This will be my fourth Christmas without the love of my life, my partner of 21 years. The first one without him was nearly unbearable, but the next two each got a little better. This year I am still without a special man to love. I thought I'd actually have a honey to be with this year, but he freaked out on me unexpectedly, and I realized I had to get out of there asap. But time does help. By now it is easier for me to remember the good times rather than the sad times, and I can miss him and think about him without getting overly depressed. I should and will love him and think of him for the rest of my life, but to still be in mourning for someone after over 20 years to me seems just not right. Reminds me of the lyric "A fool may lose tomorrow reaching back to yesterday." (I'm not saying the writer's husband is a fool.) It's just so much more happiness-inducing if you can, yes, remember loved ones who are now gone, but realize how full of love your life is now, and to be thankful for that. How lucky that couple is to have each other! I am still looking for a man who might make me happy again. Life without a partner can be very lonely, indeed, but I am always hopeful that the guy for me is waiting just around the corner. To paraphrase Harvey, "You've gotta give yourself hope!"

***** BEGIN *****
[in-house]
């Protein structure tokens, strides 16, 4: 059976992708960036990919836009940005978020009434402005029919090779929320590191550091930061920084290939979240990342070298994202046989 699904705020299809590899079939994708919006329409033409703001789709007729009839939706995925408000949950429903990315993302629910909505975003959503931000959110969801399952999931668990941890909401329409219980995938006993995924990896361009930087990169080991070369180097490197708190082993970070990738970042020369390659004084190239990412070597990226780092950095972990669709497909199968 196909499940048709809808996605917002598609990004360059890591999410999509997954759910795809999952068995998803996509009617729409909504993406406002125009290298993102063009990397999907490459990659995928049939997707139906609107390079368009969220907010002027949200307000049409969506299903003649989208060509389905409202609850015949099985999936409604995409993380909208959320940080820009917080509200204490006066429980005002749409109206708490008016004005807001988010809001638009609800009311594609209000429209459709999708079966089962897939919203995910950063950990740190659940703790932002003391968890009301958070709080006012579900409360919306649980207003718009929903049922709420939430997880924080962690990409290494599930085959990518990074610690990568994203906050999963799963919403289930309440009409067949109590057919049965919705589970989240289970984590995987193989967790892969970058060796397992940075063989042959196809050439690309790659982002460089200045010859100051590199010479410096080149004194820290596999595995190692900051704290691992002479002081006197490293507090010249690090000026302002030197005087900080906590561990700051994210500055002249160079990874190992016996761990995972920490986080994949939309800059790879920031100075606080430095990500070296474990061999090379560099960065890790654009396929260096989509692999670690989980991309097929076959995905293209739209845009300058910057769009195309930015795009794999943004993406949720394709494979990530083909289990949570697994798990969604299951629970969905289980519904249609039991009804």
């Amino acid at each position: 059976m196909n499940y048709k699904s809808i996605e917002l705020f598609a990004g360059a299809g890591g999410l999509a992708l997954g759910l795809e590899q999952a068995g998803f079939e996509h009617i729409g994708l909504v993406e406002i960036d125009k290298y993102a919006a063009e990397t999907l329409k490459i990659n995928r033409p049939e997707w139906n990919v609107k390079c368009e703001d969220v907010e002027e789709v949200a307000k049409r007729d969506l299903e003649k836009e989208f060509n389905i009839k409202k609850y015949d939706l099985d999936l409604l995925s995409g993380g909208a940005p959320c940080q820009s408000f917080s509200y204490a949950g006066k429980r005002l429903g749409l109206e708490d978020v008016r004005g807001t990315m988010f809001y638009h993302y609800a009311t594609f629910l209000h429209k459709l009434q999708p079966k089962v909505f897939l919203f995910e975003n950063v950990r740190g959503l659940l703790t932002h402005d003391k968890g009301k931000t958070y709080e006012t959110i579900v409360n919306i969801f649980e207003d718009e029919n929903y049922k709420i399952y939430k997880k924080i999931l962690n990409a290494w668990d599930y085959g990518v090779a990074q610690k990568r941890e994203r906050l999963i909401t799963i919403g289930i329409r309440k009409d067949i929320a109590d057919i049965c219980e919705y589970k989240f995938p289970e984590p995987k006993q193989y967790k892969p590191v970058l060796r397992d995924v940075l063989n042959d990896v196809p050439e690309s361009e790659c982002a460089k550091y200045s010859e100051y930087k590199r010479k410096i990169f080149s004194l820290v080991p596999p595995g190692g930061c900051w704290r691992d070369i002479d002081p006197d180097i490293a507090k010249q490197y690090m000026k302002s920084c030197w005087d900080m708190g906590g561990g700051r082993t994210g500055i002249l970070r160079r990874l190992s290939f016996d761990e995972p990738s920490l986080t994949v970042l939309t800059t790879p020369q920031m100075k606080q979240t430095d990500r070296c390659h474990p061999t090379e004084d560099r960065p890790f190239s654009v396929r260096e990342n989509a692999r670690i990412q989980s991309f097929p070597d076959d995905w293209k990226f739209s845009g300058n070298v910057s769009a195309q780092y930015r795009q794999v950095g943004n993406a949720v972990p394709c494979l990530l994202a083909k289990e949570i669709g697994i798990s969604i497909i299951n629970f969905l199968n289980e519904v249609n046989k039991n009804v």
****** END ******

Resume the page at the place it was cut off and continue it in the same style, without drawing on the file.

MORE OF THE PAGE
As Kirk said, this is a complicated time of year and it brings up a lot of complicated issues. I don't think I can find the words to address it in a way that shows the compassion I feel while also offering my personal opinion and/or insight. So I'll go right to the bottom line. Guys, if you are in a relationship, you owe it to your loved one....your LIVING loved come to terms with the losses (or other negative experiences) of the past and not let them keep you and your loved one from enjoying your life today. Each person has his own way - what works for him. Find your way and deal with the issues, or seek some help in learning to deal with it. But don't ruin holidays for your current love by being depressed over what's past. Relationships are fragile and have ended for less than issues like this. You have a responsibility to your partner and you owe it to yourself to release the sorrows and embrace what today can be if you let it.

Ah, the death of a lover is very hard. But the death of your life is just as bad. Can you go on is the question. I say in all cases YES...Never give up finding a new love. I know I haven't.

Myself and this Season ...